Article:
nonnuclear strikes to covert and special operations to cyber warfare and
"strategic deception" under the purview of nuclear warriors.

Earlier this month, Bush approved Rumsfeld's proposal. On the surface, these
new assignments give the command a broader set of tools to avoid nuclear
escalation. In reality, they open the door much wider to contemplating
American use of nuclear weapons. The use of biological or chemical weapons
against the U.S. military could be seen as worthy of the same response as a
Russian nuclear attack. If Iraq were to use biological or chemical weapons
during a war with the United States, it could have tragic consequences, but
it would not alter the war's outcome. Our use of nuclear weapons to defeat
Hussein, on the other hand, has the potential to create a political and
global disaster, one that would forever pit the Arab and Islamic world
against us.

How great a change these steps represent are revealed in the fact that
STRATCOM owes its existence to previous post-Cold War policymakers who
considered it vital to erect a great firewall between nuclear and
conventional forces.

Now, with almost no discussion inside the Pentagon or in public, Rumsfeld
and the Bush White House are tearing that firewall down. Instead of
separating nuclear and conventional weapons, Rumsfeld is merging them in one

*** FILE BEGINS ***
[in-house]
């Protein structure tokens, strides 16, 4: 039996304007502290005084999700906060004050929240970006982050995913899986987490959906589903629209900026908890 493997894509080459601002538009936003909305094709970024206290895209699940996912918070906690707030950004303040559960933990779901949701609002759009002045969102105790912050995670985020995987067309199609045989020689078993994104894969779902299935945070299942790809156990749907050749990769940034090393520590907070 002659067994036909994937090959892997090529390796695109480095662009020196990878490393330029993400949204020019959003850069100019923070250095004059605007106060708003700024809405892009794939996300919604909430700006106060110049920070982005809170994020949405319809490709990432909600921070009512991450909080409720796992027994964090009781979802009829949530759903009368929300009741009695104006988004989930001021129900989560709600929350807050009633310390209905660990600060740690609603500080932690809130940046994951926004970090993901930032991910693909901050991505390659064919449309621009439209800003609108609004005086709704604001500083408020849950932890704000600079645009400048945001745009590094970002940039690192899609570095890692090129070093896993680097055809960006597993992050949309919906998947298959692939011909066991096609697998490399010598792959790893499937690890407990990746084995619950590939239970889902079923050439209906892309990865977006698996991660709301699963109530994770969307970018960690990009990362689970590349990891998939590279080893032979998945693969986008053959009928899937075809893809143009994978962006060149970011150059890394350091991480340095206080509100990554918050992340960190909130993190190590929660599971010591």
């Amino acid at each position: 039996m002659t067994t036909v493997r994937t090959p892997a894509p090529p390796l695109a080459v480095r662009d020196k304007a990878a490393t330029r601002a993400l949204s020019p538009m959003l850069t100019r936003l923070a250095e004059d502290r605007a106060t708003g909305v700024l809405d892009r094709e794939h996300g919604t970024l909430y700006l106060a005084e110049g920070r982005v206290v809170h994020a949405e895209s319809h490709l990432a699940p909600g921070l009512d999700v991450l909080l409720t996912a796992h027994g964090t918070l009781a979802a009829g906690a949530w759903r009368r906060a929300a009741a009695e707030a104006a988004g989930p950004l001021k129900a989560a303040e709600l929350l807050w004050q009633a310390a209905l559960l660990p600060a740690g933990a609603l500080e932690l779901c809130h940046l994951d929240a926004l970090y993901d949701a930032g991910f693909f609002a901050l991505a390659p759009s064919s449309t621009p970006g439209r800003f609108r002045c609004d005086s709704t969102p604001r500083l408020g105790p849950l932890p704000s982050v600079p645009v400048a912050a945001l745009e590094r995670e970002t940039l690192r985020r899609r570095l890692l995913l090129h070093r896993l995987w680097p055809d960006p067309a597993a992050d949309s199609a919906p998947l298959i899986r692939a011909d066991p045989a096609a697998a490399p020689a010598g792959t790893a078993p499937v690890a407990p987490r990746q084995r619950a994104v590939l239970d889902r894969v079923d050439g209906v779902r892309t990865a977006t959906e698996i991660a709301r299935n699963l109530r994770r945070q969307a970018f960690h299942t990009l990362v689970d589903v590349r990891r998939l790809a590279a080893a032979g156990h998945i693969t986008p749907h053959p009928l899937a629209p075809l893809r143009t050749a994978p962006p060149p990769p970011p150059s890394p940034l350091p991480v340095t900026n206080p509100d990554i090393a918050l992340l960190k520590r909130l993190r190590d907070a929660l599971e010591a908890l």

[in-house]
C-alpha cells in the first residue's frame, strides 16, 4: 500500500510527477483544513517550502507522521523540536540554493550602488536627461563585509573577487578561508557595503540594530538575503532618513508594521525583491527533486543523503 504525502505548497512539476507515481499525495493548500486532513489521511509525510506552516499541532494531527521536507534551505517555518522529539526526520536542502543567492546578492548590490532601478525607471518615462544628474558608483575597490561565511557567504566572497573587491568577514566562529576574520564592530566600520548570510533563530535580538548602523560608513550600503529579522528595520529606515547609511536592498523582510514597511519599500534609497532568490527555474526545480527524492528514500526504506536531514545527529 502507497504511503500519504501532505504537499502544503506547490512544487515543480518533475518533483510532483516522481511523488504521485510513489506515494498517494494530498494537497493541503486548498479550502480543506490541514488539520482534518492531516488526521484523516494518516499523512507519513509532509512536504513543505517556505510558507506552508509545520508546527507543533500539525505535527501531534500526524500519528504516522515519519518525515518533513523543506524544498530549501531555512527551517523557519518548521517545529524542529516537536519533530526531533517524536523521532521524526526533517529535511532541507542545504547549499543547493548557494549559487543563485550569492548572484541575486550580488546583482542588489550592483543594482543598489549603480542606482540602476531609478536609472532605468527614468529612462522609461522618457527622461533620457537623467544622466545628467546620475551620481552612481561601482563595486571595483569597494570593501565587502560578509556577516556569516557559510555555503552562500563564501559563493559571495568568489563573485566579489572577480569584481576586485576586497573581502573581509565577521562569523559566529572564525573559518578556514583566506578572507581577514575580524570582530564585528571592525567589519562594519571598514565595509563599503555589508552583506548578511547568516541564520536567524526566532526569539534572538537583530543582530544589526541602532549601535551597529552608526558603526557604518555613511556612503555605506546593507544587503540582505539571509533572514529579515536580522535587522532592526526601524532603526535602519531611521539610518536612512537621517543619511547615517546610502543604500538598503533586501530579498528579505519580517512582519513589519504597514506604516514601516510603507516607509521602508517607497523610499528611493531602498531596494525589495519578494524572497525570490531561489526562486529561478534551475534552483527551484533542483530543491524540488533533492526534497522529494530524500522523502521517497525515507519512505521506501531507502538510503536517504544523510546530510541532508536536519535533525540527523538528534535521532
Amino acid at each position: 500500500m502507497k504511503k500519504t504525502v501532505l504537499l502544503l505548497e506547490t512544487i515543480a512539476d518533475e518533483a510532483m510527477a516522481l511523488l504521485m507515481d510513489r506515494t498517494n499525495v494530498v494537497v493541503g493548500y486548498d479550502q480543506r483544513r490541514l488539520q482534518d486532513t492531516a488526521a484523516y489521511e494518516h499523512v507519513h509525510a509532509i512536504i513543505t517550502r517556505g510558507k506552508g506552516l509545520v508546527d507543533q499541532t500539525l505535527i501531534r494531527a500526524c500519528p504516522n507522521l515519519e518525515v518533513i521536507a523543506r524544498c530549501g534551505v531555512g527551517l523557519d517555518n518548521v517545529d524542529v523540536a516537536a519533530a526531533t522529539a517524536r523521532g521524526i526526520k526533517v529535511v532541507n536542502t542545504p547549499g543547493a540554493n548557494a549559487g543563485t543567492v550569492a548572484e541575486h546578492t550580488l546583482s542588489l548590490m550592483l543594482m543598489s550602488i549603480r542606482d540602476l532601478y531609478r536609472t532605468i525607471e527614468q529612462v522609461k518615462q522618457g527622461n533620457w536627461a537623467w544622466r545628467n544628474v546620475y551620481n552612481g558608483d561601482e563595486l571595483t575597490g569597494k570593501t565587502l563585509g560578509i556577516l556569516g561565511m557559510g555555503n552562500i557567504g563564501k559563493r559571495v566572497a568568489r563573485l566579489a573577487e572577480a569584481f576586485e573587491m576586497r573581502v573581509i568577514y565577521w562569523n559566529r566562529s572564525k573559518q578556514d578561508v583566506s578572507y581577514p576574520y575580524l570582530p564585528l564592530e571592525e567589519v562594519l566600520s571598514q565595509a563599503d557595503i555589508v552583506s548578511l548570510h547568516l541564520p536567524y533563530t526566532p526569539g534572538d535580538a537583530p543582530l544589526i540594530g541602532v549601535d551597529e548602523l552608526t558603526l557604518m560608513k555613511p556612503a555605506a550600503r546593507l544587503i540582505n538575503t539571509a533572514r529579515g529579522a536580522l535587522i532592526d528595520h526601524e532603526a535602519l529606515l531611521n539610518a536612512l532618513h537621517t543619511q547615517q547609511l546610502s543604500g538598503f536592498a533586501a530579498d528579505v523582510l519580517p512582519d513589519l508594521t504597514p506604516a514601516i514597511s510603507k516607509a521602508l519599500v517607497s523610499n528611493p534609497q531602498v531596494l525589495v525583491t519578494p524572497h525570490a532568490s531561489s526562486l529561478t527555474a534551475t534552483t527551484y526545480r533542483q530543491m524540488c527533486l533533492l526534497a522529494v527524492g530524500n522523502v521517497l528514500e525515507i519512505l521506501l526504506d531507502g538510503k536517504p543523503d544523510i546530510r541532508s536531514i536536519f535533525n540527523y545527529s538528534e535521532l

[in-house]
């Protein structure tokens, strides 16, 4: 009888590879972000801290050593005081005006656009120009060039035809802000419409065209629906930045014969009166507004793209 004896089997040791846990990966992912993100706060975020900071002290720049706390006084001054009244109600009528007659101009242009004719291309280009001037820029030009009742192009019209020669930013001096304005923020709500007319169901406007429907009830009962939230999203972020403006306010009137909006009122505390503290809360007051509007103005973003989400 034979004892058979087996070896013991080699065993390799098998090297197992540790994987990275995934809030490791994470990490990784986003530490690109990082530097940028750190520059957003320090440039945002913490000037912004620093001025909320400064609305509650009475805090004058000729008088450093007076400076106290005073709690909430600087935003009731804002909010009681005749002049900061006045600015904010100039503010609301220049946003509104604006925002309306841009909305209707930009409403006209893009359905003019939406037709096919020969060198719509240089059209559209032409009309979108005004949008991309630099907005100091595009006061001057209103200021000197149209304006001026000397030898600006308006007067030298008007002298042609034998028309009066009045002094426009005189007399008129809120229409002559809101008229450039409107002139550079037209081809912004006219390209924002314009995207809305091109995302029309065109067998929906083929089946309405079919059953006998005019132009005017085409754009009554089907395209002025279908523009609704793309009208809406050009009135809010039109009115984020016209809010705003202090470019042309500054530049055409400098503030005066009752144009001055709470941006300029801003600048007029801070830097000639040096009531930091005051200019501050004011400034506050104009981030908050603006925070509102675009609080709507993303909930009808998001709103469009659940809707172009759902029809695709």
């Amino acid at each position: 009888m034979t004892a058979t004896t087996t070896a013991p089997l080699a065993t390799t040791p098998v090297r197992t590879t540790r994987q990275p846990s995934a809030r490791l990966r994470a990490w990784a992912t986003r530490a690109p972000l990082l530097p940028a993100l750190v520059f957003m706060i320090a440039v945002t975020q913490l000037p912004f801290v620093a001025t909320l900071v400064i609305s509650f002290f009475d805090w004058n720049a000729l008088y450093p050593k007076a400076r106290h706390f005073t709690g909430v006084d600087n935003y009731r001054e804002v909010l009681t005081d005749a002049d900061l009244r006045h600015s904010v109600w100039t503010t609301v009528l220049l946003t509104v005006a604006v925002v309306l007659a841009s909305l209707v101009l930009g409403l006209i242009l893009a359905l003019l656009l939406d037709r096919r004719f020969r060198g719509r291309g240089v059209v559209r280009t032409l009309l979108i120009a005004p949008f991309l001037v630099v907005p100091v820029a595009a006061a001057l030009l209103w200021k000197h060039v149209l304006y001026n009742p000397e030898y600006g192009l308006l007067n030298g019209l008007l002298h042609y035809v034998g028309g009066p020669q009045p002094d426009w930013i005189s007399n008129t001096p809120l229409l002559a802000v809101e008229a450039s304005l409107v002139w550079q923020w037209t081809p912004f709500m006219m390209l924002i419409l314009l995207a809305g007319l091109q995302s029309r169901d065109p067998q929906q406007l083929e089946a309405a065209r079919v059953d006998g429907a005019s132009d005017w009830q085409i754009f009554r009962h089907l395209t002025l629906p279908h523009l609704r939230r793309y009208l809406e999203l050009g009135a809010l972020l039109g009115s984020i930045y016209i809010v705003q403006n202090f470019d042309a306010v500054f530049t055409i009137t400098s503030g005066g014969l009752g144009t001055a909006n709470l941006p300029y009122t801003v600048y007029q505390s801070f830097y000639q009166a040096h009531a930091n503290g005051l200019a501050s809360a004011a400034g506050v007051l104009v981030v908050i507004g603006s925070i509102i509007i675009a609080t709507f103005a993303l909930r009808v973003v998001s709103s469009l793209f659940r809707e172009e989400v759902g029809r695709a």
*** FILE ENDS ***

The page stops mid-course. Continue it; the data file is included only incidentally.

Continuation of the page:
command structure with a disturbingly simple mission: "If you can find that
time-critical, key terrorist target or that weapons-of-mass-destruction
stockpile, and you have minutes rather than hours or days to deal with it,
how do you reach out and negate that threat to our nation half a world
away?" Ellis asked in December.

The rapid transformation of Ellis' command reveals his answer to that
rhetorical question. Since 9/11, Ellis and his command have been bombarded
with new demands and responsibilities. First, the Pentagon's nuclear posture
review, signed by Rumsfeld in December 2001 and issued in final form in
early 2002, directed the military to reinvigorate its nuclear capability.
STRATCOM was to play a leading role in that reinvigoration.

Among other things, the still-classified posture review said, "nuclear